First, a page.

Small VSPs

We find that the VSPs that struggle to handle abuse of their platforms are overwhelmingly smaller VSPs. For reference, a micro-platform consists of 1-2 staff, and a small platform can be everything upwards to 50-100 staff.

Members of small teams are less likely to have discrete monitoring duties and are more likely to struggle to swiftly remove content at scale. This may also be true for some larger VSPs, who despite having a user base of millions may only have a Trust and Safety team of less than half a dozen. Video is also difficult to moderate quickly without automated systems, and small VSPs will struggle to build these systems on their own.

Terrorists are aware of this and deliberately target smaller platforms, including VSPs, since they know that they might struggle to take effective action on terrorist activity. This is one reason why a majority of terrorist content is located on smaller platforms.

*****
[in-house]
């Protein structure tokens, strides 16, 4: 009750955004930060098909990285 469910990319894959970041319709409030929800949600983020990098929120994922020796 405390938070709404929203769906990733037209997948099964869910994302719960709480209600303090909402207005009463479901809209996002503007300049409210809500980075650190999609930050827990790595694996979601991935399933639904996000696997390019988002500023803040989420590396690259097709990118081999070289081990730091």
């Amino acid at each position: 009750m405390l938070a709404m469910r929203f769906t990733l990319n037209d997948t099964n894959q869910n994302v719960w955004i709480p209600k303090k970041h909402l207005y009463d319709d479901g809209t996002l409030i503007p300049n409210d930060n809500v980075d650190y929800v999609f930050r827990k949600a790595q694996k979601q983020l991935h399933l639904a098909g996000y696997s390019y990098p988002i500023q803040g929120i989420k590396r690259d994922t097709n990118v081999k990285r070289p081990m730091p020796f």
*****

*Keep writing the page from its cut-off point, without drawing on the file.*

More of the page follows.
Placing requirements that are impossible for smaller VSPs to meet risks pushing them either out of business or out of the UK, and by extension harming innovation and competition. 


We recommend that Ofcom:

  1. Anchors regulation in the rule of law and ensure that it does not promote removal of legal speech via extra-legal means.

  2. Acknowledges the size of VSPs when drafting corporate transparency requirements and approaches this issue with sufficient regard to proportionality.

  3. Addresses the limited capacity of smaller VSPs to institute redress mechanisms, and that any penalty for the failure to introduce an effective redress mechanism should contain an exemption criterion according to the size of the VSP workforce.